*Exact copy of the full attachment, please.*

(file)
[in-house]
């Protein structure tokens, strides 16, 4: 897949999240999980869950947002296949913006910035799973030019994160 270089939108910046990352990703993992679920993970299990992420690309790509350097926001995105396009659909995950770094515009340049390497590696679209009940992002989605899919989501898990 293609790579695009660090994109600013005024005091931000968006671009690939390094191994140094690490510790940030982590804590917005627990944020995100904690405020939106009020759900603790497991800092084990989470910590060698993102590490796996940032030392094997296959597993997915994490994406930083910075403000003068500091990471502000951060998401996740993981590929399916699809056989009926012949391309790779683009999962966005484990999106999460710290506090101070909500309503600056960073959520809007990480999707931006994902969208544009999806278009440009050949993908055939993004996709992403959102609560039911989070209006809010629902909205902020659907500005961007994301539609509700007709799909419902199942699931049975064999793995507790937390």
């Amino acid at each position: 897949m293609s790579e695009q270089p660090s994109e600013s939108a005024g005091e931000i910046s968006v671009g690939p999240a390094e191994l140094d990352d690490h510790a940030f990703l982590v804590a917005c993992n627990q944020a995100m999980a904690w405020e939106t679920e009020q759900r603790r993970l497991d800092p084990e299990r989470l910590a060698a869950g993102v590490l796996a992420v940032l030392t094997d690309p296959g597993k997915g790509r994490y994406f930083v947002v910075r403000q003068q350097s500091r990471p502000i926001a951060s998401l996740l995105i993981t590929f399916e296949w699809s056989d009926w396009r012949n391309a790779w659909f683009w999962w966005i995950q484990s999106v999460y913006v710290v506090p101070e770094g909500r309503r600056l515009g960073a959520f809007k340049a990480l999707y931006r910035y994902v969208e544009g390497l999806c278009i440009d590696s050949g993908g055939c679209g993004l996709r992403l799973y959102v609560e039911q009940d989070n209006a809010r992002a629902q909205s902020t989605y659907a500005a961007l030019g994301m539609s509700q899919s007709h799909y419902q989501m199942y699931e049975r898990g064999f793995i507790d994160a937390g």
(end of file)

[in-house]
């Protein structure tokens, strides 16, 4: 897949999240999980869950947002296949913006910035799973030019994160 270089939108910046990352990703993992679920993970299990992420690309790509350097926001995105396009659909995950770094515009340049390497590696679209009940992002989605899919989501898990 293609790579695009660090994109600013005024005091931000968006671009690939390094191994140094690490510790940030982590804590917005627990944020995100904690405020939106009020759900603790497991800092084990989470910590060698993102590490796996940032030392094997296959597993997915994490994406930083910075403000003068500091990471502000951060998401996740993981590929399916699809056989009926012949391309790779683009999962966005484990999106999460710290506090101070909500309503600056960073959520809007990480999707931006994902969208544009999806278009440009050949993908055939993004996709992403959102609560039911989070209006809010629902909205902020659907500005961007994301539609509700007709799909419902199942699931049975064999793995507790937390």
């Amino acid at each position: 897949m293609s790579e695009q270089p660090s994109e600013s939108a005024g005091e931000i910046s968006v671009g690939p999240a390094e191994l140094d990352d690490h510790a940030f990703l982590v804590a917005c993992n627990q944020a995100m999980a904690w405020e939106t679920e009020q759900r603790r993970l497991d800092p084990e299990r989470l910590a060698a869950g993102v590490l796996a992420v940032l030392t094997d690309p296959g597993k997915g790509r994490y994406f930083v947002v910075r403000q003068q350097s500091r990471p502000i926001a951060s998401l996740l995105i993981t590929f399916e296949w699809s056989d009926w396009r012949n391309a790779w659909f683009w999962w966005i995950q484990s999106v999460y913006v710290v506090p101070e770094g909500r309503r600056l515009g960073a959520f809007k340049a990480l999707y931006r910035y994902v969208e544009g390497l999806c278009i440009d590696s050949g993908g055939c679209g993004l996709r992403l799973y959102v609560e039911q009940d989070n209006a809010r992002a629902q909205s902020t989605y659907a500005a961007l030019g994301m539609s509700q899919s007709h799909y419902q989501m199942y699931e049975r898990g064999f793995i507790d994160a937390g």